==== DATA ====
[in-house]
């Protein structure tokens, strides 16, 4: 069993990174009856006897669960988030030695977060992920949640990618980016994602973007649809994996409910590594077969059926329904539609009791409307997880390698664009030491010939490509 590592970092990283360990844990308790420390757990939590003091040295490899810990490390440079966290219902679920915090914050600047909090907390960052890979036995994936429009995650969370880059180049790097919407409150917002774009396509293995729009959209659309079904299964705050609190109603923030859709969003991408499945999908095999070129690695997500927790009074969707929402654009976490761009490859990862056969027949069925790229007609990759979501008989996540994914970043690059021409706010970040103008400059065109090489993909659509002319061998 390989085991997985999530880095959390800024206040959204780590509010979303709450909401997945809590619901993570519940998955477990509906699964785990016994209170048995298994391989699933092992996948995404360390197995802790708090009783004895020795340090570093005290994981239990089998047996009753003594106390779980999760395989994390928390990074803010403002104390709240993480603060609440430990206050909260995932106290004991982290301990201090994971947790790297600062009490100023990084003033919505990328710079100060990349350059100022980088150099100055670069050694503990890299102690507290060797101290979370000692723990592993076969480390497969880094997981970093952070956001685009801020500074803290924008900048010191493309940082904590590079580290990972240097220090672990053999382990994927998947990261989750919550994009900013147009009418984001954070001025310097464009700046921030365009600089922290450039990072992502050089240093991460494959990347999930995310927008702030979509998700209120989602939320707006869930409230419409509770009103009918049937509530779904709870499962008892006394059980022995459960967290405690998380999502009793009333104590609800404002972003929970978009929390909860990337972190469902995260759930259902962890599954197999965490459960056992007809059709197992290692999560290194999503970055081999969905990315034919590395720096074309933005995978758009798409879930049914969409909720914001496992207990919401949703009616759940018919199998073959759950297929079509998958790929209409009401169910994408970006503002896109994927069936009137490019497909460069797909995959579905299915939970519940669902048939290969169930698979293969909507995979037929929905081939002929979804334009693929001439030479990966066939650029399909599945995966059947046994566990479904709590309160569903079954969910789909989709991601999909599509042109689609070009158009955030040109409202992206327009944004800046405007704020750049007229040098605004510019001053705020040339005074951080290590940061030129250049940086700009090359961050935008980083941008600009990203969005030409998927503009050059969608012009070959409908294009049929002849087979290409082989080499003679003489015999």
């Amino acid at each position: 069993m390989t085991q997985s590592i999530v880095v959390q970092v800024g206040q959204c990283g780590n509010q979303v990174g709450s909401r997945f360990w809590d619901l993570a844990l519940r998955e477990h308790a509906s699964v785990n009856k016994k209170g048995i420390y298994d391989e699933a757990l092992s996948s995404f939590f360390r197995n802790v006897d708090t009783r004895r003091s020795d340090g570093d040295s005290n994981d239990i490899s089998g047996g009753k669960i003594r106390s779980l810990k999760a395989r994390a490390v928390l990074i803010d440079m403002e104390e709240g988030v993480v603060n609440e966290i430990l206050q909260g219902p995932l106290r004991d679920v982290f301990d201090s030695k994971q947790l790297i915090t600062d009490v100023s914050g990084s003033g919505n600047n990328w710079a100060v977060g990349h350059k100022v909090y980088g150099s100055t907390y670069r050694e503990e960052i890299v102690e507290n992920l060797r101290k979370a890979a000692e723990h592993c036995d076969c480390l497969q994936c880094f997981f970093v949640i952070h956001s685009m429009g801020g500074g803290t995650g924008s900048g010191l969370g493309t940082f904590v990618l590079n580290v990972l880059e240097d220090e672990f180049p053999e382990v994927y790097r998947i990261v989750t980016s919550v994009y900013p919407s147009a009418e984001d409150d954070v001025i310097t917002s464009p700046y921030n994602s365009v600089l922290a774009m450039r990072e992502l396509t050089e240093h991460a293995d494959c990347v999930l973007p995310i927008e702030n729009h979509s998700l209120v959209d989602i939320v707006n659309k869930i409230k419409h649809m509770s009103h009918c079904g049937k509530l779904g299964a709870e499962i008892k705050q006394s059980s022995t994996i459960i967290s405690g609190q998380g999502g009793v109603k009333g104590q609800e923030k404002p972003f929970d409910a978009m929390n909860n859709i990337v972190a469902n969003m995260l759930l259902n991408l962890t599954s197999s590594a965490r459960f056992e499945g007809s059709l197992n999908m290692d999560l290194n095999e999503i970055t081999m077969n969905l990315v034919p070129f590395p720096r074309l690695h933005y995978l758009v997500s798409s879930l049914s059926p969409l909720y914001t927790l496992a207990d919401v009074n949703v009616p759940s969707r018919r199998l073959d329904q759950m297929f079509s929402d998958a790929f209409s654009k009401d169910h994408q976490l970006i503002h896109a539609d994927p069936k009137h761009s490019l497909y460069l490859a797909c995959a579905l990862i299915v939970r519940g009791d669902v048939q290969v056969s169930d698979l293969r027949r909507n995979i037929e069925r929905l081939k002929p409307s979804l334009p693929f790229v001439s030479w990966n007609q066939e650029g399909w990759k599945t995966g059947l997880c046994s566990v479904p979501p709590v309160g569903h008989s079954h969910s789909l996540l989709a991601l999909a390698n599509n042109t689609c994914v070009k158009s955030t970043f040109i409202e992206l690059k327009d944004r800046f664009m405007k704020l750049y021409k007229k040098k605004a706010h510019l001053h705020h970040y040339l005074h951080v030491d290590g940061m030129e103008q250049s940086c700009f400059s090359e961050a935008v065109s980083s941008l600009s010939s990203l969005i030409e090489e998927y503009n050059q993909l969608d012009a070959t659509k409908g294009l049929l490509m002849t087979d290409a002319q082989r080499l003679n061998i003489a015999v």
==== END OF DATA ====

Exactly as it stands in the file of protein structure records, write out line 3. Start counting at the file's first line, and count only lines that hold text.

């Amino acid at each position: 069993m390989t085991q997985s590592i999530v880095v959390q970092v800024g206040q959204c990283g780590n509010q979303v990174g709450s909401r997945f360990w809590d619901l993570a844990l519940r998955e477990h308790a509906s699964v785990n009856k016994k209170g048995i420390y298994d391989e699933a757990l092992s996948s995404f939590f360390r197995n802790v006897d708090t009783r004895r003091s020795d340090g570093d040295s005290n994981d239990i490899s089998g047996g009753k669960i003594r106390s779980l810990k999760a395989r994390a490390v928390l990074i803010d440079m403002e104390e709240g988030v993480v603060n609440e966290i430990l206050q909260g219902p995932l106290r004991d679920v982290f301990d201090s030695k994971q947790l790297i915090t600062d009490v100023s914050g990084s003033g919505n600047n990328w710079a100060v977060g990349h350059k100022v909090y980088g150099s100055t907390y670069r050694e503990e960052i890299v102690e507290n992920l060797r101290k979370a890979a000692e723990h592993c036995d076969c480390l497969q994936c880094f997981f970093v949640i952070h956001s685009m429009g801020g500074g803290t995650g924008s900048g010191l969370g493309t940082f904590v990618l590079n580290v990972l880059e240097d220090e672990f180049p053999e382990v994927y790097r998947i990261v989750t980016s919550v994009y900013p919407s147009a009418e984001d409150d954070v001025i310097t917002s464009p700046y921030n994602s365009v600089l922290a774009m450039r990072e992502l396509t050089e240093h991460a293995d494959c990347v999930l973007p995310i927008e702030n729009h979509s998700l209120v959209d989602i939320v707006n659309k869930i409230k419409h649809m509770s009103h009918c079904g049937k509530l779904g299964a709870e499962i008892k705050q006394s059980s022995t994996i459960i967290s405690g609190q998380g999502g009793v109603k009333g104590q609800e923030k404002p972003f929970d409910a978009m929390n909860n859709i990337v972190a469902n969003m995260l759930l259902n991408l962890t599954s197999s590594a965490r459960f056992e499945g007809s059709l197992n999908m290692d999560l290194n095999e999503i970055t081999m077969n969905l990315v034919p070129f590395p720096r074309l690695h933005y995978l758009v997500s798409s879930l049914s059926p969409l909720y914001t927790l496992a207990d919401v009074n949703v009616p759940s969707r018919r199998l073959d329904q759950m297929f079509s929402d998958a790929f209409s654009k009401d169910h994408q976490l970006i503002h896109a539609d994927p069936k009137h761009s490019l497909y460069l490859a797909c995959a579905l990862i299915v939970r519940g009791d669902v048939q290969v056969s169930d698979l293969r027949r909507n995979i037929e069925r929905l081939k002929p409307s979804l334009p693929f790229v001439s030479w990966n007609q066939e650029g399909w990759k599945t995966g059947l997880c046994s566990v479904p979501p709590v309160g569903h008989s079954h969910s789909l996540l989709a991601l999909a390698n599509n042109t689609c994914v070009k158009s955030t970043f040109i409202e992206l690059k327009d944004r800046f664009m405007k704020l750049y021409k007229k040098k605004a706010h510019l001053h705020h970040y040339l005074h951080v030491d290590g940061m030129e103008q250049s940086c700009f400059s090359e961050a935008v065109s980083s941008l600009s010939s990203l969005i030409e090489e998927y503009n050059q993909l969608d012009a070959t659509k409908g294009l049929l490509m002849t087979d290409a002319q082989r080499l003679n061998i003489a015999v």